R128-billion retail motor industry to be represented at automotive show.
South Africa’s retail motor sector, which recorded a turnover of R128-billion in 2002 of which R52,4-billion accounted for new vehicle sales, R33,6-billion used vehicle sales and R42.1-billion after-market sales, will come under the spotlight at Auto Africa 2004 – the biennial Africa International Automotive Trade Exhibition and Conference – when manufacturers, retailers, international visitors, automotive associations and consumers will gather to focus on industry innovations and global trends from 25 to 31October 2004 at Nasrec in Johannesburg.
Econometrix senior economist and director, Tony Twine, says the R128-billion turnover includes tyres, parts, accessories and service sales which are retailed by more than 7,000 businesses active in the retail motor sector. “The growth rate in sales values over the past five years averages at 11% for new vehicles, 21% for used cars and 7,2% for after-market sales,” he says.
Auto Africa Expo 2004 exhibition manager, Pula Dippenaar, says Auto Africa Expo 2004 is the fifth event since its launch on the African continent in 1996. “Auto Africa is firmly established as an interactive business platform that brings together all elements of the retail automotive industry, from fuel technology to spare parts, collision repair, retailing of new vehicles, servicing, and tyres,” says Dippennaar.
Auto Africa also provides a platform for industry discussions, through conferences and workshops, around challenges facing the industry. Currently, the industry’s primary concern is related to overcoming repressed car sales caused by high interest rates and a slow down in the South African economy. “Retailers can no longer rely on a reduction in interest rates to boost sales, or hope that buyers will purchase vehicles under the threat of further inflated prices. Increasingly, retailers are recognising that better affordability of motor vehicles will arrest the downturn in sales,” says Dippennaar.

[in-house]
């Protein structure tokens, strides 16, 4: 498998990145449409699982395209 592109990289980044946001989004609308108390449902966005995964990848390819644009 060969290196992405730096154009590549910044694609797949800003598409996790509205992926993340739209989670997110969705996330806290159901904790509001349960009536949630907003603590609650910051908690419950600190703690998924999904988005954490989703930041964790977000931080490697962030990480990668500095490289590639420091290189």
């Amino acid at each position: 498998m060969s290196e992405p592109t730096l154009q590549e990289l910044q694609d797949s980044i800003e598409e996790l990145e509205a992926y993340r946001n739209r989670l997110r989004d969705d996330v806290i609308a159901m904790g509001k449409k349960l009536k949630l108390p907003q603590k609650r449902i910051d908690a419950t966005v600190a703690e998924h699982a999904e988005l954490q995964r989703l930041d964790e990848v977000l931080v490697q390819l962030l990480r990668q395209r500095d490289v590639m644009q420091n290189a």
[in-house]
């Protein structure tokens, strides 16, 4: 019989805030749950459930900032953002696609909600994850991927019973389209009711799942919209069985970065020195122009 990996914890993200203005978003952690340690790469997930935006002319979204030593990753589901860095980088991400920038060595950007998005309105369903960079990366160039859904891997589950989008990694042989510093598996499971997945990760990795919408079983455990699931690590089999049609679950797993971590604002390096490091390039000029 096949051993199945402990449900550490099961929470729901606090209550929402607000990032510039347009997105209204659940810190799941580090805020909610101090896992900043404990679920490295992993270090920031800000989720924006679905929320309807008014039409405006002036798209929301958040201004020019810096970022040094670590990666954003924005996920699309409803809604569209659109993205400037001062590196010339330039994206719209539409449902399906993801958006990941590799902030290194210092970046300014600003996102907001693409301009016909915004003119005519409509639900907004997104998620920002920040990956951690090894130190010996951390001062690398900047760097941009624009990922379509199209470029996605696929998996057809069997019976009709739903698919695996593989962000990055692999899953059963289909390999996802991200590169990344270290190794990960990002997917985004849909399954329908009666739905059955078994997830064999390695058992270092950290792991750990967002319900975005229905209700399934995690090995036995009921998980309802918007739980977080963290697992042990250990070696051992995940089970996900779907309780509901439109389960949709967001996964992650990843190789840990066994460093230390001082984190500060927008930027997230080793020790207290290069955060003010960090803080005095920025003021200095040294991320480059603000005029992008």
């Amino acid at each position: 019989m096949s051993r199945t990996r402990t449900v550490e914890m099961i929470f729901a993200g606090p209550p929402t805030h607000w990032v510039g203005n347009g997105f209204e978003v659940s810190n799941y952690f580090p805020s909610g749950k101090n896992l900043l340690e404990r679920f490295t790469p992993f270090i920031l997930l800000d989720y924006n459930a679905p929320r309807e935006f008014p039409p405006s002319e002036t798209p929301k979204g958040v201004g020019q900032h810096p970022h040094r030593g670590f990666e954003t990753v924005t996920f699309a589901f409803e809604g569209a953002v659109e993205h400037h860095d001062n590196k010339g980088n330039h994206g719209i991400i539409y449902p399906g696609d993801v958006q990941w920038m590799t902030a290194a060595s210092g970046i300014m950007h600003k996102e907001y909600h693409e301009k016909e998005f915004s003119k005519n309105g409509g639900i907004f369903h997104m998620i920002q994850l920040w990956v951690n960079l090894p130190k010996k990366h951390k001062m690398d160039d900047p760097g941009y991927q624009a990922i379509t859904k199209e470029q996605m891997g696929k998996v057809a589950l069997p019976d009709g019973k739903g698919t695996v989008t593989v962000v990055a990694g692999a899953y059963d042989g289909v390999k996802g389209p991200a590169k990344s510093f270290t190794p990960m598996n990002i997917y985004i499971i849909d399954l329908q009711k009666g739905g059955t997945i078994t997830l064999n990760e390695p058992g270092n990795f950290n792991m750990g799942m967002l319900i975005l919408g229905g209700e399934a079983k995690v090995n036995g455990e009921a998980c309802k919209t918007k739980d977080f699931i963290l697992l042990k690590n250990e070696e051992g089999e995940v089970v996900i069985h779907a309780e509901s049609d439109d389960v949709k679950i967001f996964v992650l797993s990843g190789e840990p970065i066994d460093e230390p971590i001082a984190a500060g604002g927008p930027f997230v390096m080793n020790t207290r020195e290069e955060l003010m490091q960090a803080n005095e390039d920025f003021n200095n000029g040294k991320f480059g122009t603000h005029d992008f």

The automotive event has been officially endorsed by the Retail Motor Industry Organisation (RMI), the National Association of Automotive Components and Allied Manufacturers (NAACAM) and the National Association of Automotive Manufacturers of South Africa (NAAMSA).
RMI CEO, Jeff Osborne, says it is critical for the automotive retail sector to be represented at Auto Africa Expo 2004. “RMI represents almost 7000 businesses active in the motor retail industry which employs 180,000 people, making it the second largest employer in South Africa.
“Most of our members fall within the SMME sector and RMI is playing a pivotal role in establishing and maintaining standards and promoting training amongst its 7,000 members.
“A joint venture between RMI and Motor, Engineering and Related Services SETA (Merseta), allows Merseta staff to directly access RMI members to encourage and construct workplace skills plans (WSPs) to promote ongoing development and training in the workplace. The courses cover the full spectrum of training needs from Adult Basic Education and Training (ABET), to highly skilled commercial and technical skills,” says Osborne.
Osborne adds that RMI and Merseta plan to hold a substantial exhibition at Auto Africa Expo 2004 to create public awareness about the extraordinary advances in the motor industry and to encourage young people to choose a career path in the motor industry.
“RMI also encourages emerging business people to enter the automotive market and provides for these businesses as “development” members who may draw o the expertise within the RMI associations and work towards full accreditation with the assistance of RMI,” says Osborne.
The South African Motor Body Repairs Association (SAMBRA) will also perform “live” crash tests to demonstrate the level of safety in motor vehicles and conduct on-site repairs to illustrate the technical proficiency required to repair damaged vehicles at Auto Africa Expo 2004.